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Open Enrollment on a Self-Funded Plan


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5 minutes ago, Peter Gulia said:

An “enrollment” period might be unnecessary if getting the health plan’s coverage requires no participant contribution and otherwise involves no choice.

The question is, someone wants to change to a "better" plan.  The old administrators didn't allow it based on anti-selection (if someone was taking the cheapest plan, got sick and moved to the better Plan it obviously had a negative impact). 

So I guess the question is now if a participant has to be given the opportunity, at least once per year, to elect different coverage under the Plan.  Or can they continue with the old administrator's policy

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Just as many BenefitsLink mavens use Read The Fabulous Document as a reminder or rhetoric, that idea too applies for a health plan.

What does this health plan’s written plan provide for when, or even whether, a participant may choose a different coverage?

Peter Gulia PC

Fiduciary Guidance Counsel

Philadelphia, Pennsylvania

215-732-1552

Peter@FiduciaryGuidanceCounsel.com

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2 minutes ago, Peter Gulia said:

Just as many BenefitsLink mavens use Read The Fabulous Document as a reminder or rhetoric, that idea too applies for a health plan.

What does this health plan’s written plan provide for when, or even whether, a participant may choose a different coverage?

We are taking over the Plan right now.  I don't think the document specifically says anything, it's just been the administrative policy from what I've been told.

I guess the question more is, do the participants have to be given an opportunity to change their coverage or is that policy (assuming it is in the document) is legally allowed?

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I'm assuming employees pay the employee-share of the premium for this health plan on a pre-tax basis through the Section 125 cafeteria plan.  The Section 125 rules require that a cafeteria plan year be 12 months (in some cases shorter for a short plan year, but never longer).  Employees need to have the opportunity to change their election prior to the start of each plan year, which is what we would normally call open enrollment.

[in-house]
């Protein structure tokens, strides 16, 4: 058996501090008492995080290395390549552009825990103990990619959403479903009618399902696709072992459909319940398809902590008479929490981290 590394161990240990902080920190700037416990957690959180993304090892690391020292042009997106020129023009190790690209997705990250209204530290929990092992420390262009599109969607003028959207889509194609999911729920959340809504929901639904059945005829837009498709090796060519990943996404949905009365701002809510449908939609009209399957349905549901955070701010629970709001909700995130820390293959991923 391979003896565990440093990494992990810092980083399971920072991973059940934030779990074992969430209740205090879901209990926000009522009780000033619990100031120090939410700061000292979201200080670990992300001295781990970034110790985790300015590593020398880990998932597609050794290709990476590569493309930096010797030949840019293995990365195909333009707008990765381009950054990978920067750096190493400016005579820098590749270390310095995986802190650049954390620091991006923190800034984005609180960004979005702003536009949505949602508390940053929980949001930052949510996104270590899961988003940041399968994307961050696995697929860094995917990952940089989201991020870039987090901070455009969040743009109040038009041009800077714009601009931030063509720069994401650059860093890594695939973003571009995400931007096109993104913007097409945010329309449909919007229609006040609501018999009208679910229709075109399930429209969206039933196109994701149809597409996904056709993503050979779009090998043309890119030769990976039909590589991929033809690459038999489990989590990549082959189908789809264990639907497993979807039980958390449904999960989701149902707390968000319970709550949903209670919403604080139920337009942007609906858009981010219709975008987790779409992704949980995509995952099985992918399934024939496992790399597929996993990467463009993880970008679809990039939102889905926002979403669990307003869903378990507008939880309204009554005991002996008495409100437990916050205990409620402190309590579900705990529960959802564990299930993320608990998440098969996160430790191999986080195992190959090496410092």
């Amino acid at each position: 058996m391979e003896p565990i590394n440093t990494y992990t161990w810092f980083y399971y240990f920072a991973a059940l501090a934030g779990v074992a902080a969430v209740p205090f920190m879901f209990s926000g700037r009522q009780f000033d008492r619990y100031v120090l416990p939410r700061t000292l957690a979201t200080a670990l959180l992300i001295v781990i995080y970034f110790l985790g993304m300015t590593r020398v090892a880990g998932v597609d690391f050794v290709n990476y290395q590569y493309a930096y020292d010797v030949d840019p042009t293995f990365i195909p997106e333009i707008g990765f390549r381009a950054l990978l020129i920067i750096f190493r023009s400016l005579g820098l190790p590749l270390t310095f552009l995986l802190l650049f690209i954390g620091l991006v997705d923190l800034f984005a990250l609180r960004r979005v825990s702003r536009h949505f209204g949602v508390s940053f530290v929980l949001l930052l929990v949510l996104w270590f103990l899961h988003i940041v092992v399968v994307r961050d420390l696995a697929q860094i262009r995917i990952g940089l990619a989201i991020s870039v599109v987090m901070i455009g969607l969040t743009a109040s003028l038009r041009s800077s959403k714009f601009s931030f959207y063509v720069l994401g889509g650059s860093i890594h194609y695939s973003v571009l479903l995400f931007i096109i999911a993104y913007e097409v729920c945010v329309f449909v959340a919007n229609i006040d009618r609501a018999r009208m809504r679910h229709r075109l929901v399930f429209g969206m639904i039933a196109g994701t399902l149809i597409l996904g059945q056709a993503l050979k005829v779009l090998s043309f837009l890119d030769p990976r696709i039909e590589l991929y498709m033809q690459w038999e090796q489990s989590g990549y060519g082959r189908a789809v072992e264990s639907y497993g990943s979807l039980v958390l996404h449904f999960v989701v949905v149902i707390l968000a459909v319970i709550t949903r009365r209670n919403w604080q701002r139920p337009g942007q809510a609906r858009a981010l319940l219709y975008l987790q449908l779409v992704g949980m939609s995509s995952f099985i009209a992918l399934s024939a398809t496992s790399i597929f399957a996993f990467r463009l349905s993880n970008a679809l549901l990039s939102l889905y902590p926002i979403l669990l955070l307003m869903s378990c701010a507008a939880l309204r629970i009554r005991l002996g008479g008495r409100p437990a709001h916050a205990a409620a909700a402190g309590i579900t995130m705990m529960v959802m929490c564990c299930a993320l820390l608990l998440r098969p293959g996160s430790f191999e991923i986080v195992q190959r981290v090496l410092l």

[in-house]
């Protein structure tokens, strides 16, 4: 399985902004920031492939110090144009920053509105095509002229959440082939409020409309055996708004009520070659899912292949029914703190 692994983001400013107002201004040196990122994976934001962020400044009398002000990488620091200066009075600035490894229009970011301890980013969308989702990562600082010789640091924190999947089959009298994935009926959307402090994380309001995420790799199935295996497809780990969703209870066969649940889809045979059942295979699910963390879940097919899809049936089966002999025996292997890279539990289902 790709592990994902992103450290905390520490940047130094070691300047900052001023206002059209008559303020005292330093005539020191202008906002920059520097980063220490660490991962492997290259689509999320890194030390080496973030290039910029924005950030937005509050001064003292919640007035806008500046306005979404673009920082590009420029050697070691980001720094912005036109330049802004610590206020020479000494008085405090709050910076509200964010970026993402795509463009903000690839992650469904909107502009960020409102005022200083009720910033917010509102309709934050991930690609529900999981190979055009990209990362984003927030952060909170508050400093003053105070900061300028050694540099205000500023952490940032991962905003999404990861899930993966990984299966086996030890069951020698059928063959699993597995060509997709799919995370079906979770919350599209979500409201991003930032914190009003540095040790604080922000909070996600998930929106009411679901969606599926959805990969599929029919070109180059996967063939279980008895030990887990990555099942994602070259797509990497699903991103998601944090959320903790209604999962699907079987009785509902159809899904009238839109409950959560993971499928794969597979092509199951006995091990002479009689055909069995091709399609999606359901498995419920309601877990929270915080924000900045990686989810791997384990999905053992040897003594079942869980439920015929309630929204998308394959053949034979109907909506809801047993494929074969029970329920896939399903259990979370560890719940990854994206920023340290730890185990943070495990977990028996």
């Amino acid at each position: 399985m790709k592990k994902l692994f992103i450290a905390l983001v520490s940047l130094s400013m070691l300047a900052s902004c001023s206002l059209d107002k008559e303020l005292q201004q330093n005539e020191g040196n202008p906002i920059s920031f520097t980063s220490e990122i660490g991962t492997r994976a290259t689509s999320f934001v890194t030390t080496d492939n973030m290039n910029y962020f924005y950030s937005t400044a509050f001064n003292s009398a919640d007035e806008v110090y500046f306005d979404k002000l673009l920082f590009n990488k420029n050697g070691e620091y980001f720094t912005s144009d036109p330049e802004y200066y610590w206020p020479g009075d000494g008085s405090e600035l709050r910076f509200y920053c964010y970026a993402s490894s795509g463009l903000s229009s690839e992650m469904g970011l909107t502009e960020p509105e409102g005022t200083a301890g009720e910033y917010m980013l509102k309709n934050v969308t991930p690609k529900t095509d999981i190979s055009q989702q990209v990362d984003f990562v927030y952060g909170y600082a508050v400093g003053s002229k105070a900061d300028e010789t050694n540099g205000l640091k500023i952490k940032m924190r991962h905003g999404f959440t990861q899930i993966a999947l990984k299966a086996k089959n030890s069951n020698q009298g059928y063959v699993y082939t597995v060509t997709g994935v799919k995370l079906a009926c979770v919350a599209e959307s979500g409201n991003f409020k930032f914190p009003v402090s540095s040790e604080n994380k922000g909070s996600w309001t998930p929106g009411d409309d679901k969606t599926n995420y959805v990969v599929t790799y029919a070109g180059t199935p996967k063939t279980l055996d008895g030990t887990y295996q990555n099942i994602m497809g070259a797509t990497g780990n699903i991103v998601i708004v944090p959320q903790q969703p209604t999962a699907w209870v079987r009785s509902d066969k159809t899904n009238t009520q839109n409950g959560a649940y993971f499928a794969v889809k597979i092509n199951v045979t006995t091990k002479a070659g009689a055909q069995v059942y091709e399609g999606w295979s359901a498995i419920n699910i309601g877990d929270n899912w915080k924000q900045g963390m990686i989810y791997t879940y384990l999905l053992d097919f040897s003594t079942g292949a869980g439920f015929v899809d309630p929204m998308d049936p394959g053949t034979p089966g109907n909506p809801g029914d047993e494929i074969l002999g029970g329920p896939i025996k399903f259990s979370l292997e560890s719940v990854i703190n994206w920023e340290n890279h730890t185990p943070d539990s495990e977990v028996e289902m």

You can use a passive enrollment approach where the elections are essentially evergreen unless the employee elects to change them.  But you can't lock an employee into their cafeteria plan election for a period beyond 12 months in any scenario.  The fact that the underlying coverage option here is grandfathered for ACA purposes is irrelevant for these purposes.

Here are the relevant cites:

Prop. Treas. Reg. §1.125-1(d):

(d) Plan year requirements.

(1) Twelve consecutive months. The plan year must be specified in the cafeteria plan. The plan year of a cafeteria plan must be twelve consecutive months, unless a short plan year is allowed under this paragraph (d). A plan year is permitted to begin on any day of any calendar month and must end on the preceding day in the immediately following year (for example, a plan year that begins on October 15, 2007, must end on October 14, 2008). A calendar year plan year is a period of twelve consecutive months beginning on January 1 and ending on December 31 of the same calendar year. A plan year specified in the cafeteria plan is effective for the first plan year of a cafeteria plan and for all subsequent plan years, unless changed as provided in paragraph (d)(2) of this section.

Prop. Treas. Reg. §1.125-2(a):

(a) Rules relating to making and revoking elections.

(1) Elections in general. A plan is not a cafeteria plan unless the plan provides in writing that employees are permitted to make elections among the permitted taxable benefits and qualified benefits offered through the plan for the plan year (and grace period, if applicable). All elections must be irrevocable by the date described in paragraph (a)(2) of this section except as provided in paragraph (a)(4) of this section. An election is not irrevocable if, after the earlier of the dates specified in paragraph (a)(2) of this section, employees have the right to revoke their elections of qualified benefits and instead receive the taxable benefits for such period, without regard to whether the employees actually revoke their elections.

(2) Timing of elections. In order for employees to exclude qualified benefits from employees' gross income, benefit elections in a cafeteria plan must be made before the earlier of—

(i) The date when taxable benefits are currently available; or

(ii) The first day of the plan year (or other coverage period).